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Innovation and Discovery

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A Prescription for Touch: Early Experiences Shape Preterm Babies’ Brains

Newborn babies experience the world through touch, and researchers have now found that a preterm baby’s earliest experiences of touch have lasting effects on the way their young brains respond to gentle touch when they go home. Nathalie Maitre, MD, principal investigator in the Center for Perinatal Research at The Research Institute and director of the NICU Follow-up Program at Nationwide Children’s, and her colleagues measured the brain responses of 125 infants, including babies who were born prematurely and others who went full-term. Based on their findings, which were published in Current Biology, Dr. Maitre and her team are now designing new ways to provide positive touch in the NICU and investigating how a baby’s brain response to touch interacts with their brain response to the sound of a person’s voice.

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Quality Improvement Project Reduces Emergency Department Visits and Hospital Admissions for Patients With Epilepsy

Nationwide Children’s Hospital serves almost 3,500 children diagnosed with epilepsy, and in 2012 and much of 2013, the Emergency Department was experiencing approximately 17 visits per 1,000 epilepsy patients per month. Anup Patel, MD, a pediatric epileptologist and member of the Division of Neurology at Nationwide Children’s, collaborated with colleagues on a quality improvement project to decrease the ED numbers for patients with epilepsy. Approximately 19 months after the project was implemented, there had been a 28 percent reduction in ED visits, as well as a 43 percent reduction in the rate of unplanned hospitalization and an associated health care cost savings of $2 million. The findings were reported in a recent issue of Pediatrics.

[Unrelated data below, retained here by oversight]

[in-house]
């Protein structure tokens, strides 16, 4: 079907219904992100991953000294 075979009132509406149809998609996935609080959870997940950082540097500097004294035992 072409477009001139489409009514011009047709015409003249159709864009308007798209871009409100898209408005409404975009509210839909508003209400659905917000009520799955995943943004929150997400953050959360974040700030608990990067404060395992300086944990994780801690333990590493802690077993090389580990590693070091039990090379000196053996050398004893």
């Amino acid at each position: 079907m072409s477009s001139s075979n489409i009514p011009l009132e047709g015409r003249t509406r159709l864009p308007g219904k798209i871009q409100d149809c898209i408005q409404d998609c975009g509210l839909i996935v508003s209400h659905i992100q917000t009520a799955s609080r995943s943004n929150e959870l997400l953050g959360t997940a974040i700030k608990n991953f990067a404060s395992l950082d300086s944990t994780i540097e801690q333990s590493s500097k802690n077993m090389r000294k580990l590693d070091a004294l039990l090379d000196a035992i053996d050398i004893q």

Read the Research Now article.

Article Highlights Needs of Rural Children, Families with Mental, Behavioral and Developmental Disorders

In the latest of a series of reports on child mental health, the Center for Disease Control and Prevention documents that rural children from small communities have more mental, behavioral and developmental disorders (MBDDs) than those living in cities and suburbs. Kelly Kelleher, MD, MPH, director of the Center for Innovation in Pediatric Practice and vice president of Health Services Research at The Research Institute at Nationwide Children’s, is co-author of a Perspectives article published in the New England Journal of Medicine that outlines the disparities and how they could potentially be addressed. Other authors include investigators from Nationwide Children’s Hospital and the Centre for Child Mental Health Services and Policy Research at the Children’s Hospital of Eastern Ontario Research Institute in Ottawa, Ontario, Canada.

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